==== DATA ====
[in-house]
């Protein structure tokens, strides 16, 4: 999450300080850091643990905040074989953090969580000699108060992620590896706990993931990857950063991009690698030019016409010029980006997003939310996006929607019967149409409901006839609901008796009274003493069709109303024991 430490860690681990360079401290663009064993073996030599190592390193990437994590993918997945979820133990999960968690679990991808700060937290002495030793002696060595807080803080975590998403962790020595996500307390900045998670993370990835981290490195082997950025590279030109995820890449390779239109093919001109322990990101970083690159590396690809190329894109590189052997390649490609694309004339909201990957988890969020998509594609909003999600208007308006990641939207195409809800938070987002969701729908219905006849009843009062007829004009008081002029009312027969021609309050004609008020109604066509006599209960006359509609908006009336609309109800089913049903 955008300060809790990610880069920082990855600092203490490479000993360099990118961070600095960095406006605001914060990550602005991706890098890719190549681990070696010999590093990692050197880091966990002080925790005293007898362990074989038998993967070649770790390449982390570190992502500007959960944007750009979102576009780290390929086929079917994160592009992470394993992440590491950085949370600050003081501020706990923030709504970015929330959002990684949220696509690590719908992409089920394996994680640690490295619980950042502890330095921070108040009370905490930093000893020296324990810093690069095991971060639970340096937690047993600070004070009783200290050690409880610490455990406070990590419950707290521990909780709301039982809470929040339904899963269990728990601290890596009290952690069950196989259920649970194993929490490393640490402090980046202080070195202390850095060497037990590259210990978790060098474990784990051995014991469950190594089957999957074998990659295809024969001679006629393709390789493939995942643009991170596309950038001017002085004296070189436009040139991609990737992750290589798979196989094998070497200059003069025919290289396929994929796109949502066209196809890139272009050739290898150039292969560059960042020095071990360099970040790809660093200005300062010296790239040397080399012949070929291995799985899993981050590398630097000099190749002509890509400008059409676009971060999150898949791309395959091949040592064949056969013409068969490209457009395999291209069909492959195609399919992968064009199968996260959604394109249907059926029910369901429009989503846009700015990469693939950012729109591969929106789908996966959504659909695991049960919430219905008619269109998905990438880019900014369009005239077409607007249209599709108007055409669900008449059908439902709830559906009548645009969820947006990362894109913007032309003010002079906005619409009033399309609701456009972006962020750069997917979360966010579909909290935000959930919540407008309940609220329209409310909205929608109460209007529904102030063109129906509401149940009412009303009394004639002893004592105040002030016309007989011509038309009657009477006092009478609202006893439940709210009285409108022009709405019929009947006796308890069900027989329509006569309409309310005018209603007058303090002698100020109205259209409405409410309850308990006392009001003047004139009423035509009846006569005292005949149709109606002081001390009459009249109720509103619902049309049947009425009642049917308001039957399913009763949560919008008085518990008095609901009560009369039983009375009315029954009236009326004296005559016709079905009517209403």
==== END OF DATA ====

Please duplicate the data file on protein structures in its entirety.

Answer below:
[in-house]
């Protein structure tokens, strides 16, 4: 999450300080850091643990905040074989953090969580000699108060992620590896706990993931990857950063991009690698030019016409010029980006997003939310996006929607019967149409409901006839609901008796009274003493069709109303024991 430490860690681990360079401290663009064993073996030599190592390193990437994590993918997945979820133990999960968690679990991808700060937290002495030793002696060595807080803080975590998403962790020595996500307390900045998670993370990835981290490195082997950025590279030109995820890449390779239109093919001109322990990101970083690159590396690809190329894109590189052997390649490609694309004339909201990957988890969020998509594609909003999600208007308006990641939207195409809800938070987002969701729908219905006849009843009062007829004009008081002029009312027969021609309050004609008020109604066509006599209960006359509609908006009336609309109800089913049903 955008300060809790990610880069920082990855600092203490490479000993360099990118961070600095960095406006605001914060990550602005991706890098890719190549681990070696010999590093990692050197880091966990002080925790005293007898362990074989038998993967070649770790390449982390570190992502500007959960944007750009979102576009780290390929086929079917994160592009992470394993992440590491950085949370600050003081501020706990923030709504970015929330959002990684949220696509690590719908992409089920394996994680640690490295619980950042502890330095921070108040009370905490930093000893020296324990810093690069095991971060639970340096937690047993600070004070009783200290050690409880610490455990406070990590419950707290521990909780709301039982809470929040339904899963269990728990601290890596009290952690069950196989259920649970194993929490490393640490402090980046202080070195202390850095060497037990590259210990978790060098474990784990051995014991469950190594089957999957074998990659295809024969001679006629393709390789493939995942643009991170596309950038001017002085004296070189436009040139991609990737992750290589798979196989094998070497200059003069025919290289396929994929796109949502066209196809890139272009050739290898150039292969560059960042020095071990360099970040790809660093200005300062010296790239040397080399012949070929291995799985899993981050590398630097000099190749002509890509400008059409676009971060999150898949791309395959091949040592064949056969013409068969490209457009395999291209069909492959195609399919992968064009199968996260959604394109249907059926029910369901429009989503846009700015990469693939950012729109591969929106789908996966959504659909695991049960919430219905008619269109998905990438880019900014369009005239077409607007249209599709108007055409669900008449059908439902709830559906009548645009969820947006990362894109913007032309003010002079906005619409009033399309609701456009972006962020750069997917979360966010579909909290935000959930919540407008309940609220329209409310909205929608109460209007529904102030063109129906509401149940009412009303009394004639002893004592105040002030016309007989011509038309009657009477006092009478609202006893439940709210009285409108022009709405019929009947006796308890069900027989329509006569309409309310005018209603007058303090002698100020109205259209409405409410309850308990006392009001003047004139009423035509009846006569005292005949149709109606002081001390009459009249109720509103619902049309049947009425009642049917308001039957399913009763949560919008008085518990008095609901009560009369039983009375009315029954009236009326004296005559016709079905009517209403």